Publications by authors named "Asha Rattan"

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The Unforeseen Diagnosis: Hyperparathyroidism-Jaw Tumour Syndrome Case Report and Review of the Literature.

Case Rep Endocrinol 2021 20;2021:5551203. Epub 2021 May 20.

Milton Keynes University Hospital, Standing Way, Eaglestone, Milton Keynes MK6 5LD, UK.

Hypercalcaemia and its systemic sequelae are a relatively common finding amongst patients in the field of endocrinology. Primary hyperparathyroidism, a frequent cause of hypercalcaemia, is often seen among middle-aged female patients, typically resulting from an underlying single-gland adenoma. Although patients may present with symptoms (nephrolithiasis, musculoskeletal discomfort, dehydration, or mood disturbance, to name a few), hypercalcaemia is rather frequently identified incidentally. In younger patients, a familial form of primary hyperparathyroidism must be considered, with a positive diagnosis mandating familial screening. Hyperparathyroidism-jaw tumour syndrome is one such autosomal dominant familial disorder, characterised by a mutation in the cell division cycle 73 (CDC73; also known as HRPT-2) tumour suppressor gene. This disorder is characterised by multiple pleiotropic phenomena, including recurrent primary hyperparathyroidism (and the effects of hypercalcaemia), neoplasms (such as uterine, renal, mandibular, and maxillary), and infertility. A patient not conforming to the classic candidacy for primary hyperparathyroidism requires consideration for a familial cause. . We present a rare diagnostic entity-hyperparathyroidism-jaw tumour (HPT-JT) syndrome-in a 36-year-old female with recurrent primary hyperparathyroidism, frequent nephrolithiasis, and infertility for 18 years prior to the diagnosis. We aim to promote awareness amongst medical professionals of this rare, but nonetheless essential differential diagnosis through a case report and review of the literature. . Medical professionals must avoid diagnostic overshadowing and display a low threshold for genetic testing in younger patients with primary hyperparathyroidism. The importance of proper identification extends beyond the patient to their relatives and offspring.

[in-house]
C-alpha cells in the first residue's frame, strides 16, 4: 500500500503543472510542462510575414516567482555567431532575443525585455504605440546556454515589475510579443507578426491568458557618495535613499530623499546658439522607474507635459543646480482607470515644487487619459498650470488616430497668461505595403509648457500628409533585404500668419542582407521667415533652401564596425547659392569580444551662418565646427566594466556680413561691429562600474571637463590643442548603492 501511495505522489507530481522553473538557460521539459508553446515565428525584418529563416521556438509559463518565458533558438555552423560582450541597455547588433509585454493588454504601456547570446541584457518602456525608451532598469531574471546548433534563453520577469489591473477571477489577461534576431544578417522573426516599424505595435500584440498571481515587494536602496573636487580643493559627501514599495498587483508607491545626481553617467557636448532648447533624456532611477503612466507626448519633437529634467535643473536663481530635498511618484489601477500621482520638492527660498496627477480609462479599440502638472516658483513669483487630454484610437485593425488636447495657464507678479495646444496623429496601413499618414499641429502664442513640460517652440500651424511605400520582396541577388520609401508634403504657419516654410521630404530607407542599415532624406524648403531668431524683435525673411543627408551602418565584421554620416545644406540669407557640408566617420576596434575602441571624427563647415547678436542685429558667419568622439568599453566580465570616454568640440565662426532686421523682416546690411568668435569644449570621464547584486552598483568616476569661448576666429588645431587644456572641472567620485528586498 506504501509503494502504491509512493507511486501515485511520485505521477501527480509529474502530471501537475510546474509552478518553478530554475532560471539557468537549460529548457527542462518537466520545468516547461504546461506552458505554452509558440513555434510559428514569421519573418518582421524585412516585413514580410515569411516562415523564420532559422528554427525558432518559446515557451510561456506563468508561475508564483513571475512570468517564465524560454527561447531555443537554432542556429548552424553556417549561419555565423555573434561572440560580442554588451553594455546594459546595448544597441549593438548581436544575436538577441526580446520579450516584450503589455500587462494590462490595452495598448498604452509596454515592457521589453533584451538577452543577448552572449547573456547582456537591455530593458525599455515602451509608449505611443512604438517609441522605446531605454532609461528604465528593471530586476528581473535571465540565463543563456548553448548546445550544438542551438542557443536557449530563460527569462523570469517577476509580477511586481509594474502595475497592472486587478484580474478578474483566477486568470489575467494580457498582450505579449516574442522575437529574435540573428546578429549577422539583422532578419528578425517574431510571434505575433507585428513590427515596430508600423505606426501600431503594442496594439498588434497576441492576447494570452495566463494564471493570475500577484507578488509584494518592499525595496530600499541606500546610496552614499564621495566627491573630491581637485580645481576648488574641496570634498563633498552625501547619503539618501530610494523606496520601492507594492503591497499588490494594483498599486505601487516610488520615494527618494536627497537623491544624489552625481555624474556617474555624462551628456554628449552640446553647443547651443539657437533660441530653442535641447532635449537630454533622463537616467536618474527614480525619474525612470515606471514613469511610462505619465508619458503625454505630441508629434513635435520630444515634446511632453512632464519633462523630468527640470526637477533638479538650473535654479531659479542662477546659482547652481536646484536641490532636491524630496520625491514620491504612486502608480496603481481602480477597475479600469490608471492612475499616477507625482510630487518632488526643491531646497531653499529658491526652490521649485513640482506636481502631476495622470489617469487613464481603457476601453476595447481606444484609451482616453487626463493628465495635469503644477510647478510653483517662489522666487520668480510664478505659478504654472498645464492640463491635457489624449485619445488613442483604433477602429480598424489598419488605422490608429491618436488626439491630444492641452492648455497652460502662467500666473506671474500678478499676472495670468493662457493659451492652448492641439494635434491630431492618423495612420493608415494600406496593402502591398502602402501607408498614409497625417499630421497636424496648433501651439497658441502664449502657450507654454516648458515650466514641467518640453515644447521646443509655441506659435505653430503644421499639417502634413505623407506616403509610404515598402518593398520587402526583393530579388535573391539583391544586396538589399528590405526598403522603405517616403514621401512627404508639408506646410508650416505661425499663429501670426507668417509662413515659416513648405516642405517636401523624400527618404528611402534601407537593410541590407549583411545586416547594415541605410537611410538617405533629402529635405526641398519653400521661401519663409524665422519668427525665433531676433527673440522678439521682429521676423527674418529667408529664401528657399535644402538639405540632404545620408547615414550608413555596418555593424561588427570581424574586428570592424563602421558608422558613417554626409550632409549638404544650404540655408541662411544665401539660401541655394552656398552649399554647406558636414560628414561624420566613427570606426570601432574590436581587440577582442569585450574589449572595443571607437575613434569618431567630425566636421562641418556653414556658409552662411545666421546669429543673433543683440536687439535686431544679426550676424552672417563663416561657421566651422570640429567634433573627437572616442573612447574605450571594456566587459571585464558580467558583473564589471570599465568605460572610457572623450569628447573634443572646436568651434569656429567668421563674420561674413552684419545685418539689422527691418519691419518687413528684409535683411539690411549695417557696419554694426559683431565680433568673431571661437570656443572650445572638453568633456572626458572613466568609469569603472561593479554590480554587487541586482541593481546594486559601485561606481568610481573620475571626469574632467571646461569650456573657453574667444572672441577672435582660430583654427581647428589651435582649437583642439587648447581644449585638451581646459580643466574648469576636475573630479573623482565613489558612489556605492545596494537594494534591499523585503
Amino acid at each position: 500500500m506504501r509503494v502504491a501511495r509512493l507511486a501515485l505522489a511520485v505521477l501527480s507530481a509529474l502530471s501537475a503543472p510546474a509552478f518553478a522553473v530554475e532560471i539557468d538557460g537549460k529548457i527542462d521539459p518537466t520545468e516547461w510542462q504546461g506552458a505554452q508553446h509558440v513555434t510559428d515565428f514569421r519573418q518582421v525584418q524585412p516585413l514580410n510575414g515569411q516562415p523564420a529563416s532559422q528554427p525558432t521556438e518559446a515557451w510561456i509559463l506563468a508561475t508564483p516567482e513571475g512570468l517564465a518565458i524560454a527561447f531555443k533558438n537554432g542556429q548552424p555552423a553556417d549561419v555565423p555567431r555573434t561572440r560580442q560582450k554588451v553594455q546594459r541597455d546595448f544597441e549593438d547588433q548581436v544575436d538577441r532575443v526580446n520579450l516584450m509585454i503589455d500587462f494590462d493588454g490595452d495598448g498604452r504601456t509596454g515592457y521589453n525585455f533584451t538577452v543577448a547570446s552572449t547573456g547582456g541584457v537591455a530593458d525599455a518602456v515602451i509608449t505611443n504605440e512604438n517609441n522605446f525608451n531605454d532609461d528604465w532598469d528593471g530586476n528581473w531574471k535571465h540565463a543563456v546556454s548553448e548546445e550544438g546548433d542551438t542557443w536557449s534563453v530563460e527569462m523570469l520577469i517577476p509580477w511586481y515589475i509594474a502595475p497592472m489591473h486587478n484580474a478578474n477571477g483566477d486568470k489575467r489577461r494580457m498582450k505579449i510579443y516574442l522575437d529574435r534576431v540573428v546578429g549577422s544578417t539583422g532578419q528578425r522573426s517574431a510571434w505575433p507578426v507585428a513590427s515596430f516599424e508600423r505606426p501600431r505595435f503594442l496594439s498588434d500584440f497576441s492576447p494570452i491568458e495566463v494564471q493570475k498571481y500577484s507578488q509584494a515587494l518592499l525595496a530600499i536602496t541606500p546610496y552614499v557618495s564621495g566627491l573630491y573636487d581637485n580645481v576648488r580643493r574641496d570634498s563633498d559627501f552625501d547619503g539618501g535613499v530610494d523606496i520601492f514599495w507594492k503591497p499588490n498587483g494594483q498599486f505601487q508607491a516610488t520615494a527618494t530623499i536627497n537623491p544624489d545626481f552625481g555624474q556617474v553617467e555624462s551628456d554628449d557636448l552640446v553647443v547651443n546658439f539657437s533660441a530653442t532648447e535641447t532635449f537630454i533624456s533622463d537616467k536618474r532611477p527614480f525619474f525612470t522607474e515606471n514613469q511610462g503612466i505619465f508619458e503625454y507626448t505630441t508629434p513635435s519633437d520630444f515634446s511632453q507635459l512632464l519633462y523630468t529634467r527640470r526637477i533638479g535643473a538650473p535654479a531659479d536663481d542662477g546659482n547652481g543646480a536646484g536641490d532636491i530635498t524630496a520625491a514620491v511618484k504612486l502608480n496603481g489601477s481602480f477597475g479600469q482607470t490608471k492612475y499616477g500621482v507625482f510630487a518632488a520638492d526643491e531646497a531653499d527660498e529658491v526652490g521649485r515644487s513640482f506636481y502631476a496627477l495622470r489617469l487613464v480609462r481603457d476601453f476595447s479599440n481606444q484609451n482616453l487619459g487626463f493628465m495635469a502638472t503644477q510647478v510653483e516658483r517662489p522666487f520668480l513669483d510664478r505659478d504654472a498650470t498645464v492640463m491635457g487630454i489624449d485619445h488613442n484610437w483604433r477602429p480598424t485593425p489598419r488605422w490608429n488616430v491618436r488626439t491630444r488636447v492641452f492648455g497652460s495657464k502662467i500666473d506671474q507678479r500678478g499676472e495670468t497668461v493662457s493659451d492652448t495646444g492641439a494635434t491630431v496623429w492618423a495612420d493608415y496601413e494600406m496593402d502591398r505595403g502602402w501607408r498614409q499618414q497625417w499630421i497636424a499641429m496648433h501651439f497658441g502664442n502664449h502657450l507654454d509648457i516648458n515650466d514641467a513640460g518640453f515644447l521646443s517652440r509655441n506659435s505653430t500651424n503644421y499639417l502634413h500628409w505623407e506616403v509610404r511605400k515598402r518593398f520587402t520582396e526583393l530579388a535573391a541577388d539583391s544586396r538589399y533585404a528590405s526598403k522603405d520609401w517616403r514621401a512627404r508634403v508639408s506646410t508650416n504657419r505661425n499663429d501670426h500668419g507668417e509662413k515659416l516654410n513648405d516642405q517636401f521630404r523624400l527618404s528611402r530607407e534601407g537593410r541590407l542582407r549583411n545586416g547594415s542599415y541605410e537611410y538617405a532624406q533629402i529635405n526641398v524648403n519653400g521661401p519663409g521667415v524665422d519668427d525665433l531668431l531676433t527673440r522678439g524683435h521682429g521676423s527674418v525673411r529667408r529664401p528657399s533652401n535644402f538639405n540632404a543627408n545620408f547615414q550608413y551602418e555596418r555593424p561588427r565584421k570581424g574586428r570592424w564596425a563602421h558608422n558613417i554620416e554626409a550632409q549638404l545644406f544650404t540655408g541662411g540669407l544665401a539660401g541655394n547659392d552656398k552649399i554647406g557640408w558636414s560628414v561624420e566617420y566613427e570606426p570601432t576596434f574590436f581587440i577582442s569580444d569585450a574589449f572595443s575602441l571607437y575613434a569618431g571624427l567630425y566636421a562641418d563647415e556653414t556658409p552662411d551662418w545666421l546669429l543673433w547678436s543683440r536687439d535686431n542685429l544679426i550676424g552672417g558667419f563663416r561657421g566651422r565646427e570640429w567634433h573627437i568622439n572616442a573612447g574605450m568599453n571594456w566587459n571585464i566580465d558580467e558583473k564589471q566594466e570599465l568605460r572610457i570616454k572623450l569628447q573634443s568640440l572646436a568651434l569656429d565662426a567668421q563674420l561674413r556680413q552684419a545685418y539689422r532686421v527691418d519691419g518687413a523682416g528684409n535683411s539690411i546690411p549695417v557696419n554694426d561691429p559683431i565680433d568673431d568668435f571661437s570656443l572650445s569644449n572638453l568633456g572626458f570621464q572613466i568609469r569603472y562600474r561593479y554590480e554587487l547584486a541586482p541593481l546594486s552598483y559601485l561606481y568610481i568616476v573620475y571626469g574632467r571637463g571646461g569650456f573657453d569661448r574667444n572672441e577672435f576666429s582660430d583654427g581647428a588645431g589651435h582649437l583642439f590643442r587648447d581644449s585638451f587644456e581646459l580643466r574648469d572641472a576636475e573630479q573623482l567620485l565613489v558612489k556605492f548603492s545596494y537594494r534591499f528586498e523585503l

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May 2021